Furthermore, a cohort study on several advanced tumors revealed a high incidence of liposomal docetaxel tolerance at elevated doses [114]. Nevertheless, contrasting results had surfaced when liposomal doxorubicin was investigated on prostate tumor xenograft. Three different studies realized similar outcome of significant tumor inhibition [115,116]. Another study involving liposomal gemcitabine in an LNCaP model of prostate cancer xenograft tumors showed more than a 40-fold potency in antitumor activity relative to the free counterpart [117].

3.1.1. Liposomal Nanoparticle in Therapeutic Gene Delivery

Antisense Oligonucleotide (ASO) therapy is increasingly taking a center stage in fighting drug resistance in cancer treatment through inhibition of genes implicated in drug resistance. However, poor cellular uptake and inefficient intracellular delivery of ASO remains a serious concern to ASO strategy. Liposomal encapsulation of ASO appears promissory to remediate this challenge. Liposomal ASO has been shown to be effective in inhibiting multi-drug resistant, mice-bearing tumors xenografts of ovarian cancer. Co-encapsulation of ASO and DOX in a liposome nanoformulation essentially improved the antitumor activity [118].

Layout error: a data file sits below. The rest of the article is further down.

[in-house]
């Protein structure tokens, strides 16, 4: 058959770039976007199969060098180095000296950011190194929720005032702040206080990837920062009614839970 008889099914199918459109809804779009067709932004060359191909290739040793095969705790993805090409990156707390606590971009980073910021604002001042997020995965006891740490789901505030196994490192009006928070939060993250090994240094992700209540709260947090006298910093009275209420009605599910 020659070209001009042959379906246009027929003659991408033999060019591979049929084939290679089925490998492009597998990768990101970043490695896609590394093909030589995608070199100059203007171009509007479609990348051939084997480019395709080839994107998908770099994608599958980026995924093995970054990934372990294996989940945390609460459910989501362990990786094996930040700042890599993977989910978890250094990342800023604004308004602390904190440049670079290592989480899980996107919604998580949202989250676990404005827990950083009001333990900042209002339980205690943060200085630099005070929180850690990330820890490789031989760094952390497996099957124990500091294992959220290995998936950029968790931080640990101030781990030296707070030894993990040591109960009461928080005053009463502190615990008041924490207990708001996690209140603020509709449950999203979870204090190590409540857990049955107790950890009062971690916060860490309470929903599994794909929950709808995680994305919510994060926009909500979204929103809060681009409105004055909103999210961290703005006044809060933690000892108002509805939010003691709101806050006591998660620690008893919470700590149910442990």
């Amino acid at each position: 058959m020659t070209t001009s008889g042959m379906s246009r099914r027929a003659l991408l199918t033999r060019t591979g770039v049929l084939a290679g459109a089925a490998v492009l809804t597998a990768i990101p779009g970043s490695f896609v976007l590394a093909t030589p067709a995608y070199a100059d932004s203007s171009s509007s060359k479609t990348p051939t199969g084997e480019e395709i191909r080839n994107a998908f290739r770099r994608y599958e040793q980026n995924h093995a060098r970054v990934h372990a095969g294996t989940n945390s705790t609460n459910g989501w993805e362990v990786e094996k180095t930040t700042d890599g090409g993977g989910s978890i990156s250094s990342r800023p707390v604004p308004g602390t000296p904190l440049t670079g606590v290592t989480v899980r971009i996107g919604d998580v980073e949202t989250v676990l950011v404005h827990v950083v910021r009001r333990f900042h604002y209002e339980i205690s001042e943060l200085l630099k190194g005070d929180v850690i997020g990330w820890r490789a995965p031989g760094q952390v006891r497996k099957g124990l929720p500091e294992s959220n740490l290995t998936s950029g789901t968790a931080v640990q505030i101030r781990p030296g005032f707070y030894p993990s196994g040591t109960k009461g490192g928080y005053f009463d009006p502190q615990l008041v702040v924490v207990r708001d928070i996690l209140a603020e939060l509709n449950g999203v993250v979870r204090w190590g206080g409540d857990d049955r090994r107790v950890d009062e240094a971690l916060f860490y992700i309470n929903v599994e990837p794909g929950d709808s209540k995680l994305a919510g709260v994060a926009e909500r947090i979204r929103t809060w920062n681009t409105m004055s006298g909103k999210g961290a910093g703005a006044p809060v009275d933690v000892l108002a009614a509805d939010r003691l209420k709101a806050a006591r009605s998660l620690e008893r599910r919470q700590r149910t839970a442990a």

Other Liposome-based enhanced gene delivery approach includes the targeting of the angiogenic gene (VEGF), which is overtly overexpressed in many cancer types with small interfering RNA duplexes (siRNA) loaded in Chitosan-coated liposomal formulations and has been found to exhibit an efficient gene silencing activity in breast cancer cells lines [119]

3.1.2. Liposomal Drug Loading and Release

Drug loading into the aqueous core of the liposome is made possible through a remote loading protocol like pH gradient and ammonium sulphate methods for doxorubicin and vincristine, respectively [120,121]. Liposome nanovectors can be designed to release their drug conjugates inside the endosomes or lysosomes displaying acidic pH and high enzymatic content in order to control the pH–mediated release into subcellular therapeutic targets.